Her blood-soaked reign at the helm of a Colombian drug empire earned her the title of Cocaine Godmother.
Griselda Blanco pioneered trafficking routes into the USA and helped create a killer addiction among countless Americans.
From Miami to Los Angeles, she ruled her cartel with astonishing ruthlessness while toting a gold-plated sub-machine gun studded with emeralds.
Now her life has inspired a movie called The Godmother, produced by and starring Jennifer Lopez, who says she jumped at the chance.
But Griselda, who was assassinated in 2012, was a mother as well as a drugs boss. She had four sons but three of them – Osvaldo, Dixon and Uber – were murdered.
The only survivor is Michael Corleone Blanco, now 42, and today he tells the Sunday Mirror what it was like growing up with such a notorious crime boss for a mum.
He says, with massive understatement: “My mother was no saint. She had to survive to do her thing. But at the end of the day, she was my mother. I will forever honour and respect her. I love her.”
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Griselda, also known as the Black Widow due to the deaths of three husbands, came from a slum in Medellin, the cocaine capital of Colombia. She smashed her way into the city’s drug cartels 45 years ago by being more enterprising and ruthless than the men and is accused of having links to 200 murders.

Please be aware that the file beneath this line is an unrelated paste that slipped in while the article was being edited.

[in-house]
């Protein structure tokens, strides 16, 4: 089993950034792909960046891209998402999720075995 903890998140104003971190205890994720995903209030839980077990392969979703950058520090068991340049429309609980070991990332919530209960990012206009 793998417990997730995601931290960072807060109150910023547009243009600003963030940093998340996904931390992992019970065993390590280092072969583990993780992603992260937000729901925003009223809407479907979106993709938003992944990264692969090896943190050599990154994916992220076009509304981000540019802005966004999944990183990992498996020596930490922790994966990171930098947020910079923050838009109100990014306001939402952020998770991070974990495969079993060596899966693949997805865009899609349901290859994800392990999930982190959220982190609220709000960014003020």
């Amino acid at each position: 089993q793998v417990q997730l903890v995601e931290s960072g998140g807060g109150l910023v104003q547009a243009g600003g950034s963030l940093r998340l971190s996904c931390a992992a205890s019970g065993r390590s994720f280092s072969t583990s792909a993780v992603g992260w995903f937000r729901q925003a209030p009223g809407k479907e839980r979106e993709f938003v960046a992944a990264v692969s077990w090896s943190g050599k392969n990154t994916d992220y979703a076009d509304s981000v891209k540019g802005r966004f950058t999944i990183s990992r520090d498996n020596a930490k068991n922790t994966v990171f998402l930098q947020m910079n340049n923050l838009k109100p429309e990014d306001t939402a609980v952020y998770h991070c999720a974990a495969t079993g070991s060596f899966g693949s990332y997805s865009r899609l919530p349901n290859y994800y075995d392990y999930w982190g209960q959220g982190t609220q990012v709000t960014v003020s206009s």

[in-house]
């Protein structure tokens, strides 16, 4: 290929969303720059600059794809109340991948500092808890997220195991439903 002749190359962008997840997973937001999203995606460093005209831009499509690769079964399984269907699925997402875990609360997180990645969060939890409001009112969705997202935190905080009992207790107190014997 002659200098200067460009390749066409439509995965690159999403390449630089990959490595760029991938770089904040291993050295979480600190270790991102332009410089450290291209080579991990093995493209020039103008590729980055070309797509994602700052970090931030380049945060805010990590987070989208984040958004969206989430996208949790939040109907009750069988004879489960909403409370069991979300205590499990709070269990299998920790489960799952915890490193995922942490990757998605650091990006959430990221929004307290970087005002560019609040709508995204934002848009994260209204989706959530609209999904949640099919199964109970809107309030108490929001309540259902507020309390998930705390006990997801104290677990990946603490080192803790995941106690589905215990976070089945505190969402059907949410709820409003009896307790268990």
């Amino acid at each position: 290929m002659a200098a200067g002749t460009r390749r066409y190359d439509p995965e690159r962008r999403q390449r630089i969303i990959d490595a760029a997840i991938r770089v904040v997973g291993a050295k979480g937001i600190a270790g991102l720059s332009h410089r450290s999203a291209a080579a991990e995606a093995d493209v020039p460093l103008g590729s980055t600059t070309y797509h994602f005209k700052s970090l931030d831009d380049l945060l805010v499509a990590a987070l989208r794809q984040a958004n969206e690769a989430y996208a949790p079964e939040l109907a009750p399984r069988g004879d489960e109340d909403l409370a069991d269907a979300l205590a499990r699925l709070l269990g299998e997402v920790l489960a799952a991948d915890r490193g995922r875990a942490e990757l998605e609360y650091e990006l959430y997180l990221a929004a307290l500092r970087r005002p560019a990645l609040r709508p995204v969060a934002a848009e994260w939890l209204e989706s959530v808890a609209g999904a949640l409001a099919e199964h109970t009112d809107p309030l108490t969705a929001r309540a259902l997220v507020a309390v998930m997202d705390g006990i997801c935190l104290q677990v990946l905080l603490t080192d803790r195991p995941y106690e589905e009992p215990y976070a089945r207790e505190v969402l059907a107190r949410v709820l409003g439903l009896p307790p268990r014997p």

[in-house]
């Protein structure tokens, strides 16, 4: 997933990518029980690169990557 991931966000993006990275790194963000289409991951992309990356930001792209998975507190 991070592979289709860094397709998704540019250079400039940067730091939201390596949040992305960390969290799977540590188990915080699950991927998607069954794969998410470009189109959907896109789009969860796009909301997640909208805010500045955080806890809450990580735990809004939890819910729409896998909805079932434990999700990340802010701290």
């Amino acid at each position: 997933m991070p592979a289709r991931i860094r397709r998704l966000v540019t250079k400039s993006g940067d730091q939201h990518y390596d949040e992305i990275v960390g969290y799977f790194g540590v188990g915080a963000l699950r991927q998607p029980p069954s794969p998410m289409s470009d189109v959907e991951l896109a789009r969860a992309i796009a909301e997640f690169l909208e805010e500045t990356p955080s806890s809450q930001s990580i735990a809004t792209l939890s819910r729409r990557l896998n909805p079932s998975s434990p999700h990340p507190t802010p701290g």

One former associate said: “She had the worst temper I ever saw. She ordered death the way other people order a pizza.”
Innocent people died as Griselda’s gang fought bitter battles during Miami’s notorious Cocaine Cowboys drug wars in the 1970s and 80s, including a mall shootout.
The coroner’s office even had to rent a refrigerated truck from Burger King to cope with all the bodies.
Michael now lives the life of a “suburban dad” in Miami with two teenage sons and a daughter aged three. But from the day he was born he was linked with crime.
Griselda, once worth Sh212.9 billion (£1.5 billion), gave him the middle name Corleone after the Mafia family in the Godfather movies. He says: “I never actually had a childhood.”
As a boy he survived seven assassination attempts, including one when his drug trafficker father Dario Sepulveda, Griselda’s third husband, died in his arms after their car was ambushed. In a fractured life split between Medellin, Florida and California, he had armed guards night and day as his mother made a reported Sh8.6 billion (£61 million) a month.
But the law caught up with Griselda and, at six years old, Michael saw her hauled off to jail from their home in Irvine, near LA.
In 1985, while she began a 25-year sentence for drug trafficking, he flitted between family and guardians chosen by his mum.
“I lived the life of a teenage capo,” he says. “I wasn’t allowed to be a kid, I had to risk my life every single day I left the house for being a Blanco.”
Michael was always destined to be Griselda’s heir and, at the age of 12, with his brothers in jail, he effectively took charge of the business.
“I was told, you’re a Blanco, part of that nobility,” he says. “So when you drive, make sure you’ve got people in cars driving around you, driving behind you. And have your gun right under your thigh.
“But to be fair, there was a lot of lavish lifestyle that went with all that. It wasn’t all pain and suffering.” As he was running things on the outside, Griselda gave him advice from her cell in San Francisco.